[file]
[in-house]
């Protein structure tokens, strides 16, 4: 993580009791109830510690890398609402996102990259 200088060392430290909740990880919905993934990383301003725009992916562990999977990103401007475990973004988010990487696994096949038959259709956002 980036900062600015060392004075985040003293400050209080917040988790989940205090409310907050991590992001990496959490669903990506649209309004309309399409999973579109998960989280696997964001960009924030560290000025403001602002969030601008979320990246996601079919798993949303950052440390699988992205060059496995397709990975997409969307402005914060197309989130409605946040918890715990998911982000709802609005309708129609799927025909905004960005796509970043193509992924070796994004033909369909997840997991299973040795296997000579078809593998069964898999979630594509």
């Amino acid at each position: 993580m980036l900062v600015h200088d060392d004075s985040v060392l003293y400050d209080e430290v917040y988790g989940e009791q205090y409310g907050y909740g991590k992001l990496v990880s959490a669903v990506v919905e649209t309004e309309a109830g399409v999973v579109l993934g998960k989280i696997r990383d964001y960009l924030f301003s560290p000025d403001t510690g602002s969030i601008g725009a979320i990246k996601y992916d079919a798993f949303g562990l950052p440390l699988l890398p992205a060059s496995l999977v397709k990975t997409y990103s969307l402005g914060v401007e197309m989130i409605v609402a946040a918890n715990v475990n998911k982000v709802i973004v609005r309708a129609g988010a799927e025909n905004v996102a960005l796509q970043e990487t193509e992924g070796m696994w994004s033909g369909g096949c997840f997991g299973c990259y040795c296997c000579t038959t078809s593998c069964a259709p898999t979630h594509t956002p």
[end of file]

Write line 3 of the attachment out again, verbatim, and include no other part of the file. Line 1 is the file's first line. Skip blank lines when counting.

């Amino acid at each position: 993580m980036l900062v600015h200088d060392d004075s985040v060392l003293y400050d209080e430290v917040y988790g989940e009791q205090y409310g907050y909740g991590k992001l990496v990880s959490a669903v990506v919905e649209t309004e309309a109830g399409v999973v579109l993934g998960k989280i696997r990383d964001y960009l924030f301003s560290p000025d403001t510690g602002s969030i601008g725009a979320i990246k996601y992916d079919a798993f949303g562990l950052p440390l699988l890398p992205a060059s496995l999977v397709k990975t997409y990103s969307l402005g914060v401007e197309m989130i409605v609402a946040a918890n715990v475990n998911k982000v709802i973004v609005r309708a129609g988010a799927e025909n905004v996102a960005l796509q970043e990487t193509e992924g070796m696994w994004s033909g369909g096949c997840f997991g299973c990259y040795c296997c000579t038959t078809s593998c069964a259709p898999t979630h594509t956002p």